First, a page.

7 Academic research tends to extend an identifiable scholarly discipline. By its nature, contract research tends to be interdisciplinary.
8 Academic research is typically focused on a single set of testable hypotheses. Contract research frequently analyzes the consequences of alternative policy options.
9 Decision-rules relate to theoretically-based tests of statistical significance. Decision-rules relate to predetermined conventions and agreements between the sponsor and the researcher.
10 Research reports are targeted to other specialized researchers in the same field. Research reports are intended to be read and understood by lay persons.

Methodology[edit]

The basis for educational research is the scientific method.[1] The scientific method uses directed questions and manipulation of variables to systematically find information about the teaching and learning process.[1] In this scenario questions are answered by the analysis of data that is collected specifically for the purpose of answering these questions.[2] Hypotheses are written and subsequently proved or disproved by data which leads to the creation of new hypotheses. The two main types of data that are used under this method are qualitative and quantitative.[1][5][6]

Qualitative research[edit]

Qualitative research uses data which is descriptive in nature. Tools that educational researchers use in collecting qualitative data include: observations, conducting interviews, conducting document analysis, and analyzing participant products such as journals, diaries, images or blogs,.[1]

Types of qualitative research[edit]

Quantitative research[edit]

Quantitative research uses data that is numerical and is based on the assumption that the numbers will describe a single reality.[1] Statistics are often applied to find relationships between variables.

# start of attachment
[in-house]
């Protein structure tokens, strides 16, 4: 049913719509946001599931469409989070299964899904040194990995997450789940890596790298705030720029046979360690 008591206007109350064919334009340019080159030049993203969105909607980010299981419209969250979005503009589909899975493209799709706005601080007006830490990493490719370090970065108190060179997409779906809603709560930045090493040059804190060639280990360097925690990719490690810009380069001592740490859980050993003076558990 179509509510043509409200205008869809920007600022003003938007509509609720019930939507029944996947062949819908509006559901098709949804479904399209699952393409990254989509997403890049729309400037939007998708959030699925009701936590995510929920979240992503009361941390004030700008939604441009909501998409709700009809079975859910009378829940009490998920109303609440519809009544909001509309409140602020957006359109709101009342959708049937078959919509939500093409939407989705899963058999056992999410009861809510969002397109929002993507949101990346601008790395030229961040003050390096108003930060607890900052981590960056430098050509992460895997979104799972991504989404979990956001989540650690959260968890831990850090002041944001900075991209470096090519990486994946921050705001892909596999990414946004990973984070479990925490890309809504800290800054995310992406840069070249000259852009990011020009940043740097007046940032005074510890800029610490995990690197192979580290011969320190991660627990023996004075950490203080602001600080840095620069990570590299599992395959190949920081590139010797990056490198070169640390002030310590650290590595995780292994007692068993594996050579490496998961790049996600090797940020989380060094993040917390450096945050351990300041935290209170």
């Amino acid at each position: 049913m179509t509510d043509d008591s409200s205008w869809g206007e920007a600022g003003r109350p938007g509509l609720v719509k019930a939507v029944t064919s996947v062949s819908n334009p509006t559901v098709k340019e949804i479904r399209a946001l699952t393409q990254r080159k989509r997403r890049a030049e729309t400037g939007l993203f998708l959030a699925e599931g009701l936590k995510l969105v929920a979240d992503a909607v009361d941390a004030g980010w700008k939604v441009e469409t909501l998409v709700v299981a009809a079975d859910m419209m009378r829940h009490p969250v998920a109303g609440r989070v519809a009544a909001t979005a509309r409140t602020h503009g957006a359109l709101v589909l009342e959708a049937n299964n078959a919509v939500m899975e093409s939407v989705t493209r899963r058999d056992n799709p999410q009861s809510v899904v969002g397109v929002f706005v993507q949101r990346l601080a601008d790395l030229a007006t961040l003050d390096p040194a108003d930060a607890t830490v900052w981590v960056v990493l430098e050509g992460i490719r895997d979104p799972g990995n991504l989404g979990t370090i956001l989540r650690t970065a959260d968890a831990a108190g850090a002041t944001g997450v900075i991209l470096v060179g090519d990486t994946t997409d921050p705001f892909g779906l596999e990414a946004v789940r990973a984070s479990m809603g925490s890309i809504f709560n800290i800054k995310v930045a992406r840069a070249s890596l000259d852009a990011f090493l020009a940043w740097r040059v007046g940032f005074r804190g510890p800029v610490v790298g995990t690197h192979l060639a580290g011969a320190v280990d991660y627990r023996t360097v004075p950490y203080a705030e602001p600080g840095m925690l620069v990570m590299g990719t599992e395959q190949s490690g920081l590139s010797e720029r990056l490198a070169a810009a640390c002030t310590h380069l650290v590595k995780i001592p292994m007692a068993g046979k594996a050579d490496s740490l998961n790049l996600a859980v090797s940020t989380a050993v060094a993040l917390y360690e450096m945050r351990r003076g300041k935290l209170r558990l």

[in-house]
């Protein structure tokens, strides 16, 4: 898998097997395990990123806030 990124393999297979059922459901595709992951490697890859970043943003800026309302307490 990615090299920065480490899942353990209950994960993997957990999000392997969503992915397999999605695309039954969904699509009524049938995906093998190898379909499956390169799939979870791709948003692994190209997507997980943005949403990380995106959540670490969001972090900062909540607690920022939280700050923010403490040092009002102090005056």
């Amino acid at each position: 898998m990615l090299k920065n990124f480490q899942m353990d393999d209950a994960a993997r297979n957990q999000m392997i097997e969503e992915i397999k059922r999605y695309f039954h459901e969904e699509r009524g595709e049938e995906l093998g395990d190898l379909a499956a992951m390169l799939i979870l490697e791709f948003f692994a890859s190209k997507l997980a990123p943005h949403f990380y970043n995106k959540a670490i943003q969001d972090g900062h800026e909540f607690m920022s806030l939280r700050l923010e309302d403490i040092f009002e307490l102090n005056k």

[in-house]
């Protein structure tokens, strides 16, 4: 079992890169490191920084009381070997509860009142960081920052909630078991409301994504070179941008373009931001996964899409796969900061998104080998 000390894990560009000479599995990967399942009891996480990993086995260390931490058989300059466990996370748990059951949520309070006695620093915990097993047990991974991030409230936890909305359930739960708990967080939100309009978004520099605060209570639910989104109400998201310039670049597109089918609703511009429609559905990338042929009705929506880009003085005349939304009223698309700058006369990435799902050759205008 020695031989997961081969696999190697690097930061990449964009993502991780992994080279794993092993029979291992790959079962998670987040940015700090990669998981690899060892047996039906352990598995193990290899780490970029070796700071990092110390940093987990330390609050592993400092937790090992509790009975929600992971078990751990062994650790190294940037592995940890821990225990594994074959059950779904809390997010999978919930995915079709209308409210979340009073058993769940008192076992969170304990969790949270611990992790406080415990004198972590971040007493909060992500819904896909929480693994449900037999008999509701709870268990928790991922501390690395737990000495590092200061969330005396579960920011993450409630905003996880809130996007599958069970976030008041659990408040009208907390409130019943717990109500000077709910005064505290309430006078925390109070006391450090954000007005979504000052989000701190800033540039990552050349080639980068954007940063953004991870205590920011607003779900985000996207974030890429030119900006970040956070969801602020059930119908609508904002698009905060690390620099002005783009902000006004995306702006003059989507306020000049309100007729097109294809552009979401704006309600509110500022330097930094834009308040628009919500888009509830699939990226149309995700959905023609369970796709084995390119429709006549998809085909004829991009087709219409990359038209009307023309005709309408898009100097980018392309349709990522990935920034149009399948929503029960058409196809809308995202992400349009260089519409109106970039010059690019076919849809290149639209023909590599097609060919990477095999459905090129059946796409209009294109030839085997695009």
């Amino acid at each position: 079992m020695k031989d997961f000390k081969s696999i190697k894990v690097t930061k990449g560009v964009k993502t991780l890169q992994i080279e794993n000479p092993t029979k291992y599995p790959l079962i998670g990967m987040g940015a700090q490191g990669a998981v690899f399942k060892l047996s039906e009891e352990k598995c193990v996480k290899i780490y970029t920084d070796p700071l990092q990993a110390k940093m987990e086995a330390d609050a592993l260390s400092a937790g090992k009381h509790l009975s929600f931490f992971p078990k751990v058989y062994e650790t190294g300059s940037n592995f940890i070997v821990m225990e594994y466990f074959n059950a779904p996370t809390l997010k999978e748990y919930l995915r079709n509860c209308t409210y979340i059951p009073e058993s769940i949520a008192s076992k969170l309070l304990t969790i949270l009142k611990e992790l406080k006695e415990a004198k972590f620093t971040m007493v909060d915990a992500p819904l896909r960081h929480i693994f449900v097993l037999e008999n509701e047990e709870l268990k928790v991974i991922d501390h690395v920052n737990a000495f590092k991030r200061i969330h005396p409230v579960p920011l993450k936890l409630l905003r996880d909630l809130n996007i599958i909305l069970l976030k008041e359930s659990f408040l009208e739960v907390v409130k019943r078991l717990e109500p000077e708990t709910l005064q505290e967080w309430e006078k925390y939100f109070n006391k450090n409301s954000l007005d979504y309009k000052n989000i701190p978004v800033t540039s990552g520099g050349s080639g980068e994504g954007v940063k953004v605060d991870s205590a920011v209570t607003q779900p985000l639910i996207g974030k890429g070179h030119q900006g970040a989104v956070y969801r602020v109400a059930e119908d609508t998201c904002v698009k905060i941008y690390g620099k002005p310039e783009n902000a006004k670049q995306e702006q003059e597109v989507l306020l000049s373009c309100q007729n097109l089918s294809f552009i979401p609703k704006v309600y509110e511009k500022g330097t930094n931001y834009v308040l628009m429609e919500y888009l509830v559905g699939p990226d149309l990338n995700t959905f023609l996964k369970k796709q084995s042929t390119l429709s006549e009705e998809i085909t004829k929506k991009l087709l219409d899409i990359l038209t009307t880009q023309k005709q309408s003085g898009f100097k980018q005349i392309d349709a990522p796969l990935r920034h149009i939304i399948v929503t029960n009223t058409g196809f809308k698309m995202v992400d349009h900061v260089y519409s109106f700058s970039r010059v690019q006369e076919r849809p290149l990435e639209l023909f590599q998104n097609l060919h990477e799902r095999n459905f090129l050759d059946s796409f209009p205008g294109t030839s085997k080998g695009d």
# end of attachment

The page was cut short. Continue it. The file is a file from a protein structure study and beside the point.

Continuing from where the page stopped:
Types of quantitative research[edit]

  • Descriptive Survey Research [1]
  • Experimental Research [1]
  • Single — Subject Research [1]
  • Causal — Comparative Research [1]
  • Correlational Research [1][2]
  • Meta-analysis [1]

Combination methods[edit]

There also exists a new school of thought that these derivatives of the scientific method are far too reductionistic in nature,.[5] Since educational research includes other disciplines such as psychology, sociology, anthropology, science, and philosophy [1][3] and refers to work done in a wide variety of contexts [3] it is proposed that researchers should use "multiple research approaches and theoretical constructs".[5] This could mean using a combination of qualitative and quantitative methods as well as common methodology from the fields mentioned above. In social research this phenomenon is referred to as triangulation (social science).[7] This idea is well summarized by the work of Barrow in his text An introduction to philosophy of education:

"Since educational issues are of many different kinds and logical types, it is to be expected that quite different types of research should be brought into play on different occasions. The question therefore is not whether research into teaching should be conducted by means of quantitative measures (on some such grounds as that they are more ‘objective’) or qualitative measures (on some such grounds as that they are more ‘insightful’), but what kind of research can sensibly be utilized to look into this particular aspect of teaching as opposed to that." [8]

Types of combined methods[edit]

  • Action Research[1]
  • Program Evaluation[1][2]

List of researchers[edit]

Further reading[edit]

See also[edit]

References[edit]

  1. ^ a b c d e f g h i j k l m n o p q r s t u v w x y z aa Lodico, Marguerite G.; Spaulding, Dean T.; Voegtle, Katherine H. (2010). Methods in Educational Research: From Theory to Practice. Wiley. ISBN 978-0-470-58869-7. 
  2. ^ a b c d e f g h i j k l m n o p Anderson, Garry; Arsenault, Nancy (1998). Fundamentals of Educational Research. Routledge. ISBN 978-0-203-97822-1. 
  3. ^ a b c d e f Yates, Lyn (2004). What Does Good Educational Research Look Like?: Situating a Field and Its Practices. Conducting Educational Research. McGraw-Hill International. ISBN 978-0-335-21199-9. 
  4. ^ a b "IAR: Glossary. (n.d.)". Instructional Assessment Resources. University of Texas at Austin. 21 September 2011. 
  5. ^ a b c d e Kincheloe, Joe (2004). Rigour and Complexity in Educational Research. McGraw-Hill International. ISBN 978-0-335-22604-7. 
  6. ^ Scott, David; Usher, Robin (2002) [1996]. Understanding Educational Research. Routledge. ISBN 978-0-203-13192-3. 
  7. ^ Gorard, Stephen; Taylor, Chris (2004). Combining Methods in Educational and Social Research. McGraw-Hill International. ISBN 978-0-335-22517-0. 
  8. ^ Woods, Ronald; Barrow, Robin (2006). An Introduction to Philosophy of Education. Taylor & Francis. ISBN 978-0-203-96995-3. 

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External links[edit]